Matthew Lee
Video Games Columnist

The Hitman game franchise has always released games that revolve around the unique concept of silent assassination ever since their first game, “Hitman Codename 47,” was released back in 2000. Developers IO Interactive changed the game dynamics and offered a more action-based Hitman game in their last title, 2012’s “Hitman: Absolution,” a game that was met with great praise. However, their newest title, simply titled “HiTMAN,” brought the series back to its roots in this episodic-formatted stealth game.

The initial release date was back in March, but new content was released in monthly episodes, with the last one released on Oct. 31. IO Interactive’s choice to format “HiTMAN” into an episodic game was a new concept to many gamers, but it brought a lot of attention to the game. Playing “HiTMAN” since its release, I have been waiting for the launch of the final episode in order to complete a full review of Season 1. That being said, “HiTMAN” is an enjoyable and original game with breathtaking graphics and unique concepts that make it an instant classic that made me desire for more.

In “HiTMAN,” you play as Agent 47, a genetically engineered man with highly enhanced physical and mental attributes who dishes out the unstoppable force of justice to his targets. He works for the International Contract Agency (ICA) under his “handler,” or guide, named Diana Burnwood. She guides you through each level, giving you intel on who the targets are and why they must be eliminated.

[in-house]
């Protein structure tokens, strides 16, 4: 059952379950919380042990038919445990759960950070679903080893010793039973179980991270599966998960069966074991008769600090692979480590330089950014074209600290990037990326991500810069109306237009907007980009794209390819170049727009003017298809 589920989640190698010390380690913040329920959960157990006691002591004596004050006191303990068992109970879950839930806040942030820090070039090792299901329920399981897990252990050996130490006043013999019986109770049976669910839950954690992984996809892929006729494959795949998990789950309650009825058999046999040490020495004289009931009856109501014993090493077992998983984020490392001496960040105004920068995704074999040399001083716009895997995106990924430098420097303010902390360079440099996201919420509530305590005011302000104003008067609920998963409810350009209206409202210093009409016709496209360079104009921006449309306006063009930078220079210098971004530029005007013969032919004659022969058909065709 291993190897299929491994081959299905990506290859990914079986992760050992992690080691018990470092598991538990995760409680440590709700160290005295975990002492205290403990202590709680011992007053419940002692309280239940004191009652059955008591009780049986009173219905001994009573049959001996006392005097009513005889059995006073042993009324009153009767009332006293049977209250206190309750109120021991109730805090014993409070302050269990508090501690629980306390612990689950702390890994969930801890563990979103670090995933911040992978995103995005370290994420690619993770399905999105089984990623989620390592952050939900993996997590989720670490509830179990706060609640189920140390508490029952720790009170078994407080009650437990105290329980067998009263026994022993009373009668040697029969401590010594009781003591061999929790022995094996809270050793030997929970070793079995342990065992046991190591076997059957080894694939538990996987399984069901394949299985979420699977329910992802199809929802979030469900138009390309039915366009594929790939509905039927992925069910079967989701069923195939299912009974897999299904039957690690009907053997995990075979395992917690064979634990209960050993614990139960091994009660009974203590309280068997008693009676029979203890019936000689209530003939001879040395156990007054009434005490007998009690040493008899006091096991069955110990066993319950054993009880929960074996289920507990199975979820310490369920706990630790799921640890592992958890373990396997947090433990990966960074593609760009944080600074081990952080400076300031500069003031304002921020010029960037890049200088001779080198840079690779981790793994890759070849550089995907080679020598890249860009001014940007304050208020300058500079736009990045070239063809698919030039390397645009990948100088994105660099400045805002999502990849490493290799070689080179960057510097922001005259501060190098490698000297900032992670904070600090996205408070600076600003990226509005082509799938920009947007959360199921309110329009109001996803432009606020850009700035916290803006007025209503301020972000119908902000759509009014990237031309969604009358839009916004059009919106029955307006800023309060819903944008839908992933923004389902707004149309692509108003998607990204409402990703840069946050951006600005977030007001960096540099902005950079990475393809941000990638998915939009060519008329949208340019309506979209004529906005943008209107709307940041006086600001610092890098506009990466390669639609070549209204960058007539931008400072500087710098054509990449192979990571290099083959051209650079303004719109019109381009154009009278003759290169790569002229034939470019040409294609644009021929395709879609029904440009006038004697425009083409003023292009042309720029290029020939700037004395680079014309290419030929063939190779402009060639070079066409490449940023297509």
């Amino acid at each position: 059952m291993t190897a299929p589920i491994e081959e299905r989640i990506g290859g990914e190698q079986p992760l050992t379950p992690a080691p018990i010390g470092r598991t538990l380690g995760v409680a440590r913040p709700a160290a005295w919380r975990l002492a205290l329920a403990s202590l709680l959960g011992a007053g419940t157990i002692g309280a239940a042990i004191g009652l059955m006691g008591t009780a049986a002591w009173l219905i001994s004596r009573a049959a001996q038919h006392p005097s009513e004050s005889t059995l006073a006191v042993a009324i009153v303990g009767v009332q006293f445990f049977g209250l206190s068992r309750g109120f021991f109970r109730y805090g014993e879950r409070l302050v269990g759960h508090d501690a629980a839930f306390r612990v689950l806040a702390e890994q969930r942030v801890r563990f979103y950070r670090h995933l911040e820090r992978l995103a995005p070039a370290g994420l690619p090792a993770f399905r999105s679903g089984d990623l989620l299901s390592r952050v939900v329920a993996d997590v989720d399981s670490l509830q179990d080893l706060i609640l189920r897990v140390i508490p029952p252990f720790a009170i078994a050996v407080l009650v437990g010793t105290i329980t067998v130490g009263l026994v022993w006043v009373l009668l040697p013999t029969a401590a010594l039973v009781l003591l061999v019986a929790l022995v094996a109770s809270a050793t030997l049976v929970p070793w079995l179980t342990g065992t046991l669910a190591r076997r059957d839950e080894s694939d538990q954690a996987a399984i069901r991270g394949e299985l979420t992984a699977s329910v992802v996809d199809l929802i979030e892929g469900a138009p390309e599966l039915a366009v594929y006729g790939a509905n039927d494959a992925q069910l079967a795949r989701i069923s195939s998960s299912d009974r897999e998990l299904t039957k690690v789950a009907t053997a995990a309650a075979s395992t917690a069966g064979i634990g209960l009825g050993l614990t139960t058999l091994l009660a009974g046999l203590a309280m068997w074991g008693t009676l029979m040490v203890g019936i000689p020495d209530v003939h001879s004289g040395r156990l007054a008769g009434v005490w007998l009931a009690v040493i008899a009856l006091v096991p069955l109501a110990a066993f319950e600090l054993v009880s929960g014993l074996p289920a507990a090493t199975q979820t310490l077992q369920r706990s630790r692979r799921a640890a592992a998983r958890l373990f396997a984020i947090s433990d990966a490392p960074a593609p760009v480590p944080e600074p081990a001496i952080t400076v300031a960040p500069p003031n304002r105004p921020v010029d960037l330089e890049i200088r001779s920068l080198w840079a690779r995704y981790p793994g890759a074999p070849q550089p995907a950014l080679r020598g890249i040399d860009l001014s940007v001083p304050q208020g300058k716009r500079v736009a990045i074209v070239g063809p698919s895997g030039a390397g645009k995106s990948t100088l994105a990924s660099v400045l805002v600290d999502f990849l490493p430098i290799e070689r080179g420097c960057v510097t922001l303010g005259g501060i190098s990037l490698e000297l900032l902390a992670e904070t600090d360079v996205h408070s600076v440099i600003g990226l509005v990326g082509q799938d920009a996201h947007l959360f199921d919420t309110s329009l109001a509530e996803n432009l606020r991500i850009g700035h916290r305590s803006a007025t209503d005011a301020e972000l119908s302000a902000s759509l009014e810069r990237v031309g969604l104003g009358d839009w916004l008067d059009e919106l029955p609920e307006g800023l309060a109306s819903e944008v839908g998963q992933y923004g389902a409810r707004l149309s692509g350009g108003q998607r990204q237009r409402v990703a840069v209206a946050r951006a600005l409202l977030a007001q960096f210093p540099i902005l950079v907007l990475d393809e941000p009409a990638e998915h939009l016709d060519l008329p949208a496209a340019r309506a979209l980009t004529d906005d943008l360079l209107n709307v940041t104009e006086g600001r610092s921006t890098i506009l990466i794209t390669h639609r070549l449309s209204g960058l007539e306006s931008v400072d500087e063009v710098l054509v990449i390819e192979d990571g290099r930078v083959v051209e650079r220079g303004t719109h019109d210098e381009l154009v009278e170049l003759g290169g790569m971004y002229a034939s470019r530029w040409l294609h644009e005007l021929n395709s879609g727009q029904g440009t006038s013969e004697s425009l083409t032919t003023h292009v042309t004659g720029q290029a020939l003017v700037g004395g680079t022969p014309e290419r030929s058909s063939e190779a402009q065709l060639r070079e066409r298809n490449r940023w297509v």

Many of 47’s targets are corrupt individuals, including a general trying to stage a coup, a conniving intelligence thief, a fugitive rockstar, and a former Yakuza administrator. The missions are located in places all over the world, with the six locations being France, Italy, Morocco, Thailand, Colorado, and Japan. In these locations, you must search out, eliminate the target(s), and exit the level.

Gameplay-wise, there’s no other title that comes close to capturing the original concept of stealth assassination other than, say, “Assassin’s Creed.” The main goal of the game is to eliminate the target(s) in a silent manner. This seems straightforward, but is actually difficult due to the fact that the locations are set in extremely public places, such as a fashion show, a hospital, a hotel, or a protest rally.

If the game is too difficult or you aren’t creative enough, the game offers opportunities that you can follow to eliminate your target in fun ways, such as poisoning a cocktail, locking them in a heated sauna, or sabotaging a surgery. Additionally, it offers manual and automatic save options to retry the level if you mess up or want to change your strategy.

A silent and unnoticed kill is ideal, but the game gives you freedom to do whatever you want to make ends meet. The game offers a plethora of unique weapons and tools you can take with you to a level, including sniper rifles, lock pickers, explosives, and the classic silenced pistols.